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Where Were You That September Day?

As we hit the sixteenth anniversary of the September eleventh attacks, I look back and feel that it was that date that the world changed for everyone. From that moment on, the world became a completely different place to be in. As a kid, this was my second national tragedy with Columbine being the first that I was old enough to remember. I didn't understand it at the time the attacks. But as an adult, I understand the feelings I had at the time. So where was I on that day?


I was ten when it happened, I was home with my grandfather and I watched the news with him while in the kitchen eating breakfast. At first, we couldn't take our eyes off of it. I was glued to it and didn't take my eyes off of watching the first tower up in smoke, staining the peaceful skies with black. I was mesmerized and dazed at it. Then, the second tower was hit that reality started to set in. I was a smart kid, slow, still am, but smart. But just then I felt that something wasn't right. My realization was that there was a much bigger world out there and that it is a lot darker than I thought it was. 

It hit harder when The Pentagon was hit and the first tower fell. For the first time I didn't feel just my emotions, I felt the emotions of others as well, it felt so thick you would need a chainsaw to cut through it. Then the second tower fell, followed by the images of people covered in soot and dust from the buildings being hit and more so from them falling. Though I was never sheltered from things as a kid, it was still a wake up call.


Once the day was over, the after effects happened. Memorials, extensive coverage, seeing the aftermath after the dust settled, and people's reactions. Seeing the twisted metal and debris on the ground. Fire Fighters working nonstop to find survivors, police working nonstop to keep the peace. It was nice and still is to this day, to see the unity within the chaos. That there was still good in the world, and for the first time in my life I saw our country unite and help each other. It was a time to comfort, heal, and to come together under one symbol, the American flag and unite as a country. 

It's amazing how a span of sixteen years from that day can change everything. Looking back, that was the day that the peaceful time in the world was over, but it also showed what happens when people unite and set aside their differences and flaws to help those in need. So if anything, love one another and tell those you care about that you love them, because who knows how long they'll be around.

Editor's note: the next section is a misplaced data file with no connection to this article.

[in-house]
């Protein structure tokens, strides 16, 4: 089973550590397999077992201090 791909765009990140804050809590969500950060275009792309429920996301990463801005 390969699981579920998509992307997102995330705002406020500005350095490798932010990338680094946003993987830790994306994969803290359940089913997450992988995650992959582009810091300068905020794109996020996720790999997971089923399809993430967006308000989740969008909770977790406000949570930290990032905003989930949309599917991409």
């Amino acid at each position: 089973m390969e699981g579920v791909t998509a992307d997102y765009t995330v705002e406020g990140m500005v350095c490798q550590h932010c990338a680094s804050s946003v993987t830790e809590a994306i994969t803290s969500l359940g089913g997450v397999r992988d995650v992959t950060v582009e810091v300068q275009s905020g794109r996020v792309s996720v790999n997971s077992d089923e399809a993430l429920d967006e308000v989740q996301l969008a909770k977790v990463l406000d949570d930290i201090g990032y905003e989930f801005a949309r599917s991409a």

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DirtyD79 Posted on Sep 21, 2017 at 06:42 AM

I was in college back then. I was asleep when it happened since it was my day off. My mom woke me up telling me I should come out and check out the news. That's how I found out about it.

Superman Posted on Sep 13, 2017 at 12:41 PM

I was at school (7th grade) when the attacks happened and didn't know anything until late in the afternoon when we watched the news during social studies class. I guess limiting news coverage to that one class was my school's way of trying to keep the school day as normal as possible.

comic_book_fan Posted on Sep 13, 2017 at 06:18 AM

i was in the 5th grade at first the teacher told us it was an accident it was muted in the back ground then the 2nd plane hit and my teacher looked shocked and and un muted the tv and we just watched in the coverage the whole day trying to figure out what was going on didn't fully know until i got home i wasn't scared at first until i got home and it really sunk in i remember a mix of fear and anger from everyone

Vaporman87 Posted on Sep 13, 2017 at 01:58 AM

I never thought you were stating anything regarding who instigated or carried out the attacks. I was trying to understand what country or countries you were referring to. By my calculation, approximately no new haters were gained.